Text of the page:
How To Yield Generators (Javascript)


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@evelynstenderEvelyn Stender

Brazilian living in London. Passionate about coding

First of all, what the heck does yield mean? As a non-native English speaker, I found it very confusing. So based on The Cambridge Dictionary, “yield” is:

“To produce something useful such as information or evidence.”

Here are some examples of how to use the word: “Knowing about our past does not automatically yield solutions to our current problems. yield results/benefits: The search for truth is beginning to yield fruitful results.”

“A letter found by the FBI last week may yield new clues.”

So, now that we know what the word means, let’s talk JavaScript.

Generators are a kind of special function that can stop its execution midway and start again from the same point where it stopped after some time. They are basically a combination of functions and iterators.

When you call a generator, it returns an object

{value: value, done: true|false}

, where value is the value to be yielded and done is a Boolean that tells the generator if the

.next()

function will yield a value or undefined.

To create a generator function we need to use the

*

:

function* generator(i){ ... }

This is because

*

tells JavaScript that an iterator object is going to be returned and unlike regular functions, it doesn’t start its execution straight away.

Let’s have a look at how to use generator functions:

function* generator(i) {
	yield i + 10;
	yield i + 20;
	yield i + 50;
}

const generate = generator(15);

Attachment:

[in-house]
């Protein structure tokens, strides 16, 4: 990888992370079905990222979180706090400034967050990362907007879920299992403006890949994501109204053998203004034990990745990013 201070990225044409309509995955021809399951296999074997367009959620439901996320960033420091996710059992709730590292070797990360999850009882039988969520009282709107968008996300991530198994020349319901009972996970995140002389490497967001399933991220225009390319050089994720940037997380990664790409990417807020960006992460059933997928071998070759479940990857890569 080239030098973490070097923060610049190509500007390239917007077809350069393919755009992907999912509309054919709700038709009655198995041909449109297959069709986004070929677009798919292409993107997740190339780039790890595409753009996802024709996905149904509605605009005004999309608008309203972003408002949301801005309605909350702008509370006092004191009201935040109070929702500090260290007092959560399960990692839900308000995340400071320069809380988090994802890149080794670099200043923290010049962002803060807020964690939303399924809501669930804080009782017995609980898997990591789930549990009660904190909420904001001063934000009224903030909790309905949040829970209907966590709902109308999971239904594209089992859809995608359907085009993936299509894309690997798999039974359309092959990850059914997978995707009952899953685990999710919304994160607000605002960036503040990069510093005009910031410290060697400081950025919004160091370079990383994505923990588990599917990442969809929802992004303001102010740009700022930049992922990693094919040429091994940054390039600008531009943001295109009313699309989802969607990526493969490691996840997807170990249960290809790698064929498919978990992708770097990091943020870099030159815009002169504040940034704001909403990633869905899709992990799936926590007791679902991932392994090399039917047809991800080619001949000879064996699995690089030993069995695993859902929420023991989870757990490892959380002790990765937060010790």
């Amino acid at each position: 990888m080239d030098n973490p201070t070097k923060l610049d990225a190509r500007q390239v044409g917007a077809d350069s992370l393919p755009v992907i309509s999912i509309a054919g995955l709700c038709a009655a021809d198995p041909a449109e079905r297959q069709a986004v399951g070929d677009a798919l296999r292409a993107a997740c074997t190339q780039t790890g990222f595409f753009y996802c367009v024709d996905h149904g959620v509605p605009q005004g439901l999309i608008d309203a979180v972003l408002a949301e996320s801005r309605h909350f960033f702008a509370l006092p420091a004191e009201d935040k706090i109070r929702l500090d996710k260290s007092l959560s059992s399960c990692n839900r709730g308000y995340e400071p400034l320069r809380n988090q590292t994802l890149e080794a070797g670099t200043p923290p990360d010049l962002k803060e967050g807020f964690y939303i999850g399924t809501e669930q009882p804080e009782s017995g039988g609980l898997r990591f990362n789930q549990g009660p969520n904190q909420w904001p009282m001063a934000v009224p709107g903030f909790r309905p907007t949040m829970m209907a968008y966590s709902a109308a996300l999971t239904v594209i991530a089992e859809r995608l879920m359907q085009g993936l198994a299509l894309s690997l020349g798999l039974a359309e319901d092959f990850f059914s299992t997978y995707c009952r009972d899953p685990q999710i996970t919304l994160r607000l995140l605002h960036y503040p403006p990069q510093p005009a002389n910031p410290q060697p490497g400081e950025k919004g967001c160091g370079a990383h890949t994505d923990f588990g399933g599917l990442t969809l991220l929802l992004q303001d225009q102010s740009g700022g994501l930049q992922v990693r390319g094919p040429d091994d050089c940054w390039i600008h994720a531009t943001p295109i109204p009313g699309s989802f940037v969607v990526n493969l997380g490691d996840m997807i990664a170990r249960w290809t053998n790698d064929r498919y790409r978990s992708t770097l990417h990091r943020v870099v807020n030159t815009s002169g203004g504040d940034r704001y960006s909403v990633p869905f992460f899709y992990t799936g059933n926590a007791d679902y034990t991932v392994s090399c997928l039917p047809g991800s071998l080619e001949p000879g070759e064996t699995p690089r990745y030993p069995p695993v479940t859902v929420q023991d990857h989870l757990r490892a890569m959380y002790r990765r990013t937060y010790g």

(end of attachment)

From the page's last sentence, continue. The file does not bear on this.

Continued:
console.log(generate.next()); // {value: 25, done: false}

console.log(generate.next()); // {value: 35, done: false}

console.log(generate.next()); // {value: 65, done: false}

console.log(generate.next()); // {value: undefined, done: true}

When we call the

next() 

function, the execution starts. It executes until it finds the first

yield

statement and yields the value. When called again,

next() 

will resume the generator function until it finds the next

yield

statement and this cycle ends when there are no more

yields

, finishing with

{value: undefined, done: true}

.

A

return

statement in a generator will make the generator finish its execution (like any other function), setting the

done

property

true

and all other

yields

after the

return

will be

undefined

:

function* generator(i) {  
	yield i + 10;
	yield i + 20;
	return;
	yield i + 50;
}
const generate = generator(15);
console.log(generate.next()); // {value: 25, done: false}
console.log(generate.next()); // {value: 35, done: false}
console.log(generate.next()); // {value: undefined, done: true}

The same applies if an error is thrown: the following

yields

will all be

undefined

.

You can also yield another generator function by using

yield*

:

function* func1() {
  yield 73;
}
function* func2() {
  yield* func1();
}
const iterator = func2();
console.log(iterator.next()) // {value: 73, done: false}
console.log(iterator.next()) // {value: undefined, done: true}

Advantages

Lazy loading: it evaluates the value only when there’s need for it.

Memory efficient: as we only evaluate values when needed, less memory for storing those values is needed.

Risks

Generators don’t provide random access like arrays and other data structures.

Generators provide one-time access. So you can’t iterate through the values again.

Why Use Generators?

I honestly didn’t find any use cases for my own code. Researching the internet, I found an interesting article on dev: Use-Cases For JavaScript Generators.

Using JavaScript generators to optimize APIs

Sources

MDN
freeCodeCamp

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